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I've composed the following figured bass example:

enter image description here

It modulates from E to F and therefore needs several chromatic alterations. But my question is on the final beat of the third measure: if I want a B♭-minor chord here, is this the correct figured bass? As I see it, there are at least three possibilities for how to handle this chord:

  1. Write it as I have; the ♮5 lowers F♯ to F♮ and the ♭♭3 lowers the D♯ to D♭.
  2. Use a system where the figured bass shows the literal accidentals, not the adjustments from the key signature; in this system, ♮5 would give me F♮ and ♭3 would be enough to suggest D♭.
  3. Use ♮♭3 to indicate first a change from the key signature's D♯ to D♮ and then a move from D♮ to D♭.

What would be the correct approach here? Ideally I would have a citation from a published figured bass manual (perhaps Heinichen?).

I've never seen a double accidental in a published figured bass before, likely because that repertoire doesn't often get this chromatic. As such, I'm uncertain how best to notate this.

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  • You start off in E major. Why aren't you using an A sharp minor chord in that position?
    – Dekkadeci
    Feb 19, 2019 at 6:54
  • I think you have added one too many flats on the 3. Shouldn't it just be a 'b' to make it a Db note?
    – Jomiddnz
    Feb 19, 2019 at 7:05
  • @Dekkadeci It's functioning as iv in the new key.
    – Richard
    Feb 19, 2019 at 8:11
  • @Jomiddnz That's basically my question!
    – Richard
    Feb 19, 2019 at 8:12
  • 2
    It looks like you're already in the new key in bar 3, why not change keysigs there? Or is it just a temporary modulation?
    – LSM07
    Feb 19, 2019 at 14:55

1 Answer 1

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This is a cut and paste answer so please consider double checking my source, I could have taken this paragraph out of context. The frustrating thing is there are no musical illustrations regarding figures with double sharps/flats to go with the rule! I scanned the other pages but could not find an example. Anyhow, your first choice matches up with Albrechtsberger.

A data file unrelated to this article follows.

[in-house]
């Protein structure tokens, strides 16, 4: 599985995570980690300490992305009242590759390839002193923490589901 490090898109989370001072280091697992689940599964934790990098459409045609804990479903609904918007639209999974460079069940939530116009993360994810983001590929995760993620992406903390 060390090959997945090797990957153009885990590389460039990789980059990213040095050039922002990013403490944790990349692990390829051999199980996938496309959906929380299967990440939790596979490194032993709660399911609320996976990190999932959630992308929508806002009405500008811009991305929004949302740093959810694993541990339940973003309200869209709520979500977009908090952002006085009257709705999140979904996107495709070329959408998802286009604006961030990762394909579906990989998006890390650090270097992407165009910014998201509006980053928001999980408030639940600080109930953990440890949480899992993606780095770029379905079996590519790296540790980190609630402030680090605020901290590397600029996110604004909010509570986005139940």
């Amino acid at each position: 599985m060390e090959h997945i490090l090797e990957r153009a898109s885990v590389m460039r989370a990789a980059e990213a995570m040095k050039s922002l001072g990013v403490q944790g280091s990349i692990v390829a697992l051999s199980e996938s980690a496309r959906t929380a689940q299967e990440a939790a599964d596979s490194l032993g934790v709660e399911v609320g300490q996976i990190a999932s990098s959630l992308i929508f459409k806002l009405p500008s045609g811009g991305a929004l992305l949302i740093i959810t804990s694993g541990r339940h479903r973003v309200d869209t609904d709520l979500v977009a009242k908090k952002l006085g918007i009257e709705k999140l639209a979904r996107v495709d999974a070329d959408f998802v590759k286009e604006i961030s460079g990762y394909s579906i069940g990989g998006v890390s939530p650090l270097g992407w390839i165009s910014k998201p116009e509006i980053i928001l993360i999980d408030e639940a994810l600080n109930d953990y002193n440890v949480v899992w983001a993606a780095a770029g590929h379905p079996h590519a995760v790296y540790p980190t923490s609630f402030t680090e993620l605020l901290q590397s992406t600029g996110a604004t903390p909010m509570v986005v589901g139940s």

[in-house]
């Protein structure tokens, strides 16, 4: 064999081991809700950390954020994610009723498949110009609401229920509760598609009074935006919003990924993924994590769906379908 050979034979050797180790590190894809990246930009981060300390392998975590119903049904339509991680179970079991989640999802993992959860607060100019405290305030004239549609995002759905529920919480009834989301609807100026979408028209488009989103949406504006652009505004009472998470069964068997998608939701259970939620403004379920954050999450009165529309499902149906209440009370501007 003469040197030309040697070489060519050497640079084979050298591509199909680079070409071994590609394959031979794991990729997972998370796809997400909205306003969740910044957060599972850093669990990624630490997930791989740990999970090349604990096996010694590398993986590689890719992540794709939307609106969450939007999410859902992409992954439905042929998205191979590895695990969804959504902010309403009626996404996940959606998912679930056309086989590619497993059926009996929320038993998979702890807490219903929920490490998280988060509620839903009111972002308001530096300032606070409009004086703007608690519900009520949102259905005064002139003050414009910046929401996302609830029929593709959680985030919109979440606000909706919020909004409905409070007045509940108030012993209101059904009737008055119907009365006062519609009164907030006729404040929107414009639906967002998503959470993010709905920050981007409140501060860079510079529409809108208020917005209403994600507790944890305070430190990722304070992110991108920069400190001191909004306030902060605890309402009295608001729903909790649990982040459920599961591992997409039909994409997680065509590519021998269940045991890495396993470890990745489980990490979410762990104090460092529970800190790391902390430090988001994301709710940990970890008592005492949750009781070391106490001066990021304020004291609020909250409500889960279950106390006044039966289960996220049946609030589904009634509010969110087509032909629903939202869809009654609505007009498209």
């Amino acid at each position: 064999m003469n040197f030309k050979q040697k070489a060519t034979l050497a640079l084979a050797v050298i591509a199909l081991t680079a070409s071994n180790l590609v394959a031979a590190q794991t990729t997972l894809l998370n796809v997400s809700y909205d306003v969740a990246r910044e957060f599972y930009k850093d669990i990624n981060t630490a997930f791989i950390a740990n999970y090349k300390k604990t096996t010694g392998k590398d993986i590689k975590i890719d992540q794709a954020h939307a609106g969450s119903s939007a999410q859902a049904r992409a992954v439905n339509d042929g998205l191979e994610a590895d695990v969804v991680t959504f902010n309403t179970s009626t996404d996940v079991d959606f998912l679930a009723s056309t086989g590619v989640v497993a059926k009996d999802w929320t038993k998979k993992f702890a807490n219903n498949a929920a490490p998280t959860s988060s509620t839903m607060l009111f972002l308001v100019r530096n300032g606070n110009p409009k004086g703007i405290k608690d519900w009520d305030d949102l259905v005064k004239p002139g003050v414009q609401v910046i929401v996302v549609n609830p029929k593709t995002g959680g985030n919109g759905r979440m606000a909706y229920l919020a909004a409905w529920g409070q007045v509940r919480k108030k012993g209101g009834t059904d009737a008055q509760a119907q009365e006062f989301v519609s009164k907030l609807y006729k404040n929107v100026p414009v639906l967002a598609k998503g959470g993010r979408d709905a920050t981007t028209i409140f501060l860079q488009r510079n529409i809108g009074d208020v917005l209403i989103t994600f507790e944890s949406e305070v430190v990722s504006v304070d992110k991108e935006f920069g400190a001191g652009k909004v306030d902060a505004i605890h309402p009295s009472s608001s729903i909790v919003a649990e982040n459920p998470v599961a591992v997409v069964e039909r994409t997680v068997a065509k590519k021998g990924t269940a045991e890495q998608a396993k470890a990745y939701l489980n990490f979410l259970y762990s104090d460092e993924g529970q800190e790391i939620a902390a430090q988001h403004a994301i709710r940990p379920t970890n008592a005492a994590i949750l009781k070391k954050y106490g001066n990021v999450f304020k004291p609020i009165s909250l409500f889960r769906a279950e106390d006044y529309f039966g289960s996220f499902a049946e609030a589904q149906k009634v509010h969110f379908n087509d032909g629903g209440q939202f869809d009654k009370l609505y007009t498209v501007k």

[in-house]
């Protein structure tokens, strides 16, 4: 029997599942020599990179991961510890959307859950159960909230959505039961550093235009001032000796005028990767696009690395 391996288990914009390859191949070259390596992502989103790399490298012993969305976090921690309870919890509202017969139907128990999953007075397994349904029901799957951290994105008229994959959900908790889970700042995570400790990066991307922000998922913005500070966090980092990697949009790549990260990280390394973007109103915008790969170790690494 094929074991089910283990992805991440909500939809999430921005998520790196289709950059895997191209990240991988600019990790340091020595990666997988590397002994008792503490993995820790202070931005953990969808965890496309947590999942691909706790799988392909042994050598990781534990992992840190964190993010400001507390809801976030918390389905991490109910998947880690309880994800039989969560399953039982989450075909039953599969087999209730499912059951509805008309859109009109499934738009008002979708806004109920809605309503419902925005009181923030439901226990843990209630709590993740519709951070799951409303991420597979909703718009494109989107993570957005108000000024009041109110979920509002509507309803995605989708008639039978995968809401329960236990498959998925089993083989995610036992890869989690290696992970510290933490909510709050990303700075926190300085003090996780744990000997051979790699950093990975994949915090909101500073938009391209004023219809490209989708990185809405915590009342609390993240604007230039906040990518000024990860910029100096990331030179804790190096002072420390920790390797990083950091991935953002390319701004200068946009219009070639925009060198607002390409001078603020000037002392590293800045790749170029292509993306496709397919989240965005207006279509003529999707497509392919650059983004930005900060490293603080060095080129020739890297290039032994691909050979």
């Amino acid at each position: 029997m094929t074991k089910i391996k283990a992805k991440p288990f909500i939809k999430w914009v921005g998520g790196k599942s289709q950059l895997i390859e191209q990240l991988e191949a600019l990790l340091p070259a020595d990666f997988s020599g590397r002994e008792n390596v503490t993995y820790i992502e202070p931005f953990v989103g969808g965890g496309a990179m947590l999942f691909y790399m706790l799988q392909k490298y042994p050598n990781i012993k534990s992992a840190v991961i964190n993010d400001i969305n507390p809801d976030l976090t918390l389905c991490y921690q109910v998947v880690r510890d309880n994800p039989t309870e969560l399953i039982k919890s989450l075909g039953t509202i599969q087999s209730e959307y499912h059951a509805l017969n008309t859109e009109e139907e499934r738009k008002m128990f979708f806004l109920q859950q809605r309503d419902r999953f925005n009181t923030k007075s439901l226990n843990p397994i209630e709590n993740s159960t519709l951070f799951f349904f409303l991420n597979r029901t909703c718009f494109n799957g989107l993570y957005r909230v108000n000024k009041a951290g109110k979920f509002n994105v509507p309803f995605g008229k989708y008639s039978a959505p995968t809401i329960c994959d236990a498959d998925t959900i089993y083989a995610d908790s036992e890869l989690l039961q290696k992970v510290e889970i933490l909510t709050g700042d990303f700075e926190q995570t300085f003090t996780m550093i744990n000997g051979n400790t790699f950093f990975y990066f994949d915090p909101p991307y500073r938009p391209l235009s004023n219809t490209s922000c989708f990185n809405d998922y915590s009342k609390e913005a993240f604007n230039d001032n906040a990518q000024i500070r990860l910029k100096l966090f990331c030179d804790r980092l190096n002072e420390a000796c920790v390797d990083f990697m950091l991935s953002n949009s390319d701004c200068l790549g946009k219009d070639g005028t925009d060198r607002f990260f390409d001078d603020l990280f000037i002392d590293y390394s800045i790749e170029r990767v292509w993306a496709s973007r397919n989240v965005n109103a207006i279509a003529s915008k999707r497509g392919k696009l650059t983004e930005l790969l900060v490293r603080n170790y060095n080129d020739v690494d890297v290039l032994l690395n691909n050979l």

enter image description here

enter image description here

...page 35 or 36 in the Google book.


EDIT

I was able to find a double sharp figure further into the book. The illustration shows both the accidental in the figured bass and in a full notated chord. The figure and notation accidentals match...

enter image description here

enter image description here

I think this makes Albrechtsberger's meaning clear, and it is the meaning I original thought he meant. Whatever accidental would be used in notation, that will be the accidental to use on a figure for a 3 interval.

enter image description here

That example from p.56 isn't a double flat/double sharp, but it shows a flat in the key signature being raised. In notation that change is achieved with a natural sign. In the bass figure it is not a case of using sharp to mean "raise by a half step" but instead it matches the accidental of the staff notation.

I didn't find a double flat example, but I imagine it would follow the same course and that Richard's 𝄫3 would seem to follow Albrechtsberger.

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  • 1
    I literally couldn't have asked for a more clear citation. Great detective work!
    – Richard
    Mar 6, 2019 at 5:06
  • So you suggest that writing ♮5 indicates lowering F# by a semitone to F, while ♭♭ lowers D# by a whole tone to D♭ (@Richard first choice)?! I don't believe the quoted paragraph supports this! Nov 16, 2021 at 16:15
  • @Richard but this quotation doesn't answer the question. For all we know, Albrechtsberger is thinking of, for example, figuring a minor third above G flat when the key signature is G flat major. The figure that Albrechtsberger would have chosen for this example isn't at all clear.
    – phoog
    Mar 27 at 9:09
  • @phoog, I went back searching in that Google book and I think I found a clarifying example. It is with a double sharp, not flat, but it included the bass figure and the chord fully notated. I added the examples to my answer. Mar 27 at 20:40

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